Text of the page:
Each time you use a selector in jQuery the DOM is searched for elements that match your query. Doing this too often or repeatedly will decrease performance. If you refer to a specific selector more than once you should add it to the cache by assigning it to a variable:
var nav = $('#navigation'); nav.show();
This would replace:
Caching this selector could prove helpful if your website needs to show/hide this element often. If there are multiple elements with the same selector the variable will become an array of these elements:
<div class="parent"> <div class="child">Child 1</div> <div class="child">Child 2</div> </div> <script> var children = $('.child'); var firstChildText = children.text(); console.log(firstChildText); // output: "Child 1" </script>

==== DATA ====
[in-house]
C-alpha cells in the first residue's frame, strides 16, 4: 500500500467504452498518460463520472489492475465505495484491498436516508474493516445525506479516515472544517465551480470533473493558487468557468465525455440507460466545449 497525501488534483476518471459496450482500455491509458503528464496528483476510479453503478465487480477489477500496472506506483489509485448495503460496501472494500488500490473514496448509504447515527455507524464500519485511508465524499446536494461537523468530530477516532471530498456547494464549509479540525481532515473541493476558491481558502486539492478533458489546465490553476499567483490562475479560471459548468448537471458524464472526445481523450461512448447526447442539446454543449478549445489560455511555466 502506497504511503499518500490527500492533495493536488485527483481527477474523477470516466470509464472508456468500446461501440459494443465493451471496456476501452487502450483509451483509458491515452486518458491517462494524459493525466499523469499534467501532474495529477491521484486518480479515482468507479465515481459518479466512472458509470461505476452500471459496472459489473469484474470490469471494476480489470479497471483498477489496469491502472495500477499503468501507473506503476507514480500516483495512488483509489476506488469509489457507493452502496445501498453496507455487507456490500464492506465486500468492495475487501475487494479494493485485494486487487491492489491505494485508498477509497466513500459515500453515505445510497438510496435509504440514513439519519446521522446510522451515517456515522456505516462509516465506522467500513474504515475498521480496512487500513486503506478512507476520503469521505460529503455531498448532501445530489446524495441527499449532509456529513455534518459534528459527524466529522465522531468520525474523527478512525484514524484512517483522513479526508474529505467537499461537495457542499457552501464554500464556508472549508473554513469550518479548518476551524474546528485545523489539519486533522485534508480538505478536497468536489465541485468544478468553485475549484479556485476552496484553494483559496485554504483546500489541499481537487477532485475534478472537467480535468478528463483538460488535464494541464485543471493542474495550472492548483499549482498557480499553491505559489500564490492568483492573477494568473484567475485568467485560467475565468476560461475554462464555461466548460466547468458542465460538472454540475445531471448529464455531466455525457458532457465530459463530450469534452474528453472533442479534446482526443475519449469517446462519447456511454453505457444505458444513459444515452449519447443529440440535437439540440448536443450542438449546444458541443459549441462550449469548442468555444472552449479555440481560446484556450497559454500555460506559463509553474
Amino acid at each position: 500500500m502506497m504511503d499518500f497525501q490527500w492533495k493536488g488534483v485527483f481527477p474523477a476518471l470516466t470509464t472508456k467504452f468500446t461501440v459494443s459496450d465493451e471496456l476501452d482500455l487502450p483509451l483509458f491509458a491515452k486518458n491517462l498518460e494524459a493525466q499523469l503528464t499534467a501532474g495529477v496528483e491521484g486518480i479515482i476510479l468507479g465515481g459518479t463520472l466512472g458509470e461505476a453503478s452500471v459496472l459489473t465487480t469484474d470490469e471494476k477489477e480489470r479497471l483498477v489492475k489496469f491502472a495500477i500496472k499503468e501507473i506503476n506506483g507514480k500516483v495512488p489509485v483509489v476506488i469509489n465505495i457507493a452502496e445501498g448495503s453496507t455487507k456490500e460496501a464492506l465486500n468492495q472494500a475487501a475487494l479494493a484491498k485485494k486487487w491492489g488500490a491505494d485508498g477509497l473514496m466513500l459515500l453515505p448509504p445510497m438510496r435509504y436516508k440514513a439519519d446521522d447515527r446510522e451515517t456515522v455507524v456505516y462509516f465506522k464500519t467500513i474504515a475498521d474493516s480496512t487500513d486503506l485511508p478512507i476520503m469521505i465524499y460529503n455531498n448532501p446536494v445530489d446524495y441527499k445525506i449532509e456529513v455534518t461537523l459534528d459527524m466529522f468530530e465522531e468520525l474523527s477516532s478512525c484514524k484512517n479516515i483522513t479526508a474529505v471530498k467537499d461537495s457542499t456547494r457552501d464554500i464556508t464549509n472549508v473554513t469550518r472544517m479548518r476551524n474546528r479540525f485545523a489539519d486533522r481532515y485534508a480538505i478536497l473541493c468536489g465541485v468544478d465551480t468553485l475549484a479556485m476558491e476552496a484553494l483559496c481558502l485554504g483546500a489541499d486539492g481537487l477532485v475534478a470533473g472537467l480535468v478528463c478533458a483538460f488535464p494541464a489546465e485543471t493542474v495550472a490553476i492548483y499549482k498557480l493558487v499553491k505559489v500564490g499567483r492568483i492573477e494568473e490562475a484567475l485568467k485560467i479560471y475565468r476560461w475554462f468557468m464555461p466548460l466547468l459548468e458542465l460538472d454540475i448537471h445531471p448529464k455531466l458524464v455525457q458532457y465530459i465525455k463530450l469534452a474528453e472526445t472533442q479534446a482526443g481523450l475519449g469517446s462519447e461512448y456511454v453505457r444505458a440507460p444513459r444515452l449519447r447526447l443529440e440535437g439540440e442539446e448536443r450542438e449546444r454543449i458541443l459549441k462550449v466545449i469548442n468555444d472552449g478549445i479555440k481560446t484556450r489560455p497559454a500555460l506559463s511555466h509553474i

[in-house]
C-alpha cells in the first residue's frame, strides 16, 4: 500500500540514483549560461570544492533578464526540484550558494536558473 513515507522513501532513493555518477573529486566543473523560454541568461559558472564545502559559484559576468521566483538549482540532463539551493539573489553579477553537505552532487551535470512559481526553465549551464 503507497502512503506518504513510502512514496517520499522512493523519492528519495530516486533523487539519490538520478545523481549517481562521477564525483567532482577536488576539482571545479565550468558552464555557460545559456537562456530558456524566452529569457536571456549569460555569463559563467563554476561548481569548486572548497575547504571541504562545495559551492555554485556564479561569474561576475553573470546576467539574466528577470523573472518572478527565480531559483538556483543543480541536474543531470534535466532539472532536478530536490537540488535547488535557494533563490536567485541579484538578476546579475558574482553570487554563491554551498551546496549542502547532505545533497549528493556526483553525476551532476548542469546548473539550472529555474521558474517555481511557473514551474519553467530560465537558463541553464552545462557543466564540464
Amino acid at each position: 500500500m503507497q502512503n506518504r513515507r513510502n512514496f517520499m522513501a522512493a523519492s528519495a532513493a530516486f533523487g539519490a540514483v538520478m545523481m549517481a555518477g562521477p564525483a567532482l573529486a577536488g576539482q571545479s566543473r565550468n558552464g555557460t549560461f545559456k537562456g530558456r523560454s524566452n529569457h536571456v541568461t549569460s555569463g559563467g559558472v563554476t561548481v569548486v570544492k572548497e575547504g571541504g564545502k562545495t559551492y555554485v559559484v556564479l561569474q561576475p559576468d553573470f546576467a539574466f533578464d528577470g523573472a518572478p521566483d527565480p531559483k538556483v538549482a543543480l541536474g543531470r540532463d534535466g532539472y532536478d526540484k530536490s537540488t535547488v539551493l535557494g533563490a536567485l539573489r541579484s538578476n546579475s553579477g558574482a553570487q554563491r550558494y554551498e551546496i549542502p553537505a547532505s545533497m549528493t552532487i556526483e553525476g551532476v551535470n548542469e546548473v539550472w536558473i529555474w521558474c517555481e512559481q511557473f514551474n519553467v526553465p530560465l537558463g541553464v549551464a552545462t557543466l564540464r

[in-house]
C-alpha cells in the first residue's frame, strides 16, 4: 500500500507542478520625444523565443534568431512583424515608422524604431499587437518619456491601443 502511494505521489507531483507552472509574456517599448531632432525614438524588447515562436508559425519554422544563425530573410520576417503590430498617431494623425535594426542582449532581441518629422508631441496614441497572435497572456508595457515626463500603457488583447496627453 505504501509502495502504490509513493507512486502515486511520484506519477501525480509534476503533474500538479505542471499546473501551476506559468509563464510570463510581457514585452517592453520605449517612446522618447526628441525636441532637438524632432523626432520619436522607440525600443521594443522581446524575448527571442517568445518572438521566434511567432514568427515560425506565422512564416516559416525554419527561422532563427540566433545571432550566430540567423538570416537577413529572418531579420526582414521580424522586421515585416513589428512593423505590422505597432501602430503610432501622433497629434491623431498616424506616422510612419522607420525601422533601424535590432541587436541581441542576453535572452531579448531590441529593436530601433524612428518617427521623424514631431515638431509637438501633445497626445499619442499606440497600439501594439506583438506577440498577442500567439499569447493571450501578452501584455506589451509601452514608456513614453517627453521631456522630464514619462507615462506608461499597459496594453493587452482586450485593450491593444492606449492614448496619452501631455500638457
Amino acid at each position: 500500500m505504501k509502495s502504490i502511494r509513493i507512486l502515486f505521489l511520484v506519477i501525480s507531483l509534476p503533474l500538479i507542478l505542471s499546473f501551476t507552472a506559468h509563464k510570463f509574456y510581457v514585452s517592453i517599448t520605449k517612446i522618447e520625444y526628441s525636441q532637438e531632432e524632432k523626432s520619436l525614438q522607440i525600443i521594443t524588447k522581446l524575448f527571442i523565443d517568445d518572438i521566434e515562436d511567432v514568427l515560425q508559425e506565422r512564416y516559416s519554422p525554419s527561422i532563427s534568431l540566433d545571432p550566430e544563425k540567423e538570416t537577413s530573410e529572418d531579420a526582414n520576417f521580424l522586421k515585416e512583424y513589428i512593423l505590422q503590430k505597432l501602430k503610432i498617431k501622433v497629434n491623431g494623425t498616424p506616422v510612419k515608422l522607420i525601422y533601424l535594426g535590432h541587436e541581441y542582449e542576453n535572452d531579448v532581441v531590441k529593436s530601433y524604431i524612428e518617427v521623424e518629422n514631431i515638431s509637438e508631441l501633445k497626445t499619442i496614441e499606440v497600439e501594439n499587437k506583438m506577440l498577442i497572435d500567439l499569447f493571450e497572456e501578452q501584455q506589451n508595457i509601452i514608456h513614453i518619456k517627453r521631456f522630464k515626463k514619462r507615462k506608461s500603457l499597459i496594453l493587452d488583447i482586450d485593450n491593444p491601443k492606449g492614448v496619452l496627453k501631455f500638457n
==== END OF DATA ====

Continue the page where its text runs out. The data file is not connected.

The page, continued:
NOTE: The element has to exist in the DOM at the time of its assignment to a variable. If there is no element in the DOM with a class called
child you will be storing an empty array in that variable.
<div class="parent"></div> <script> var parent = $('.parent'); var children = $('.child'); console.log(children); // output:  parent.append('<div class="child">Child 1</div>'); children = $('.child'); console.log(children.text()); // output: "Child 1" </script>
Remember to reassign the selector to the variable after adding/removing elements in the DOM with that selector.
Note: When caching selectors, many developers will start the variable name with a
$ to denote that the variable is a jQuery object like so:
var $nav = $('#navigation'); $nav.show();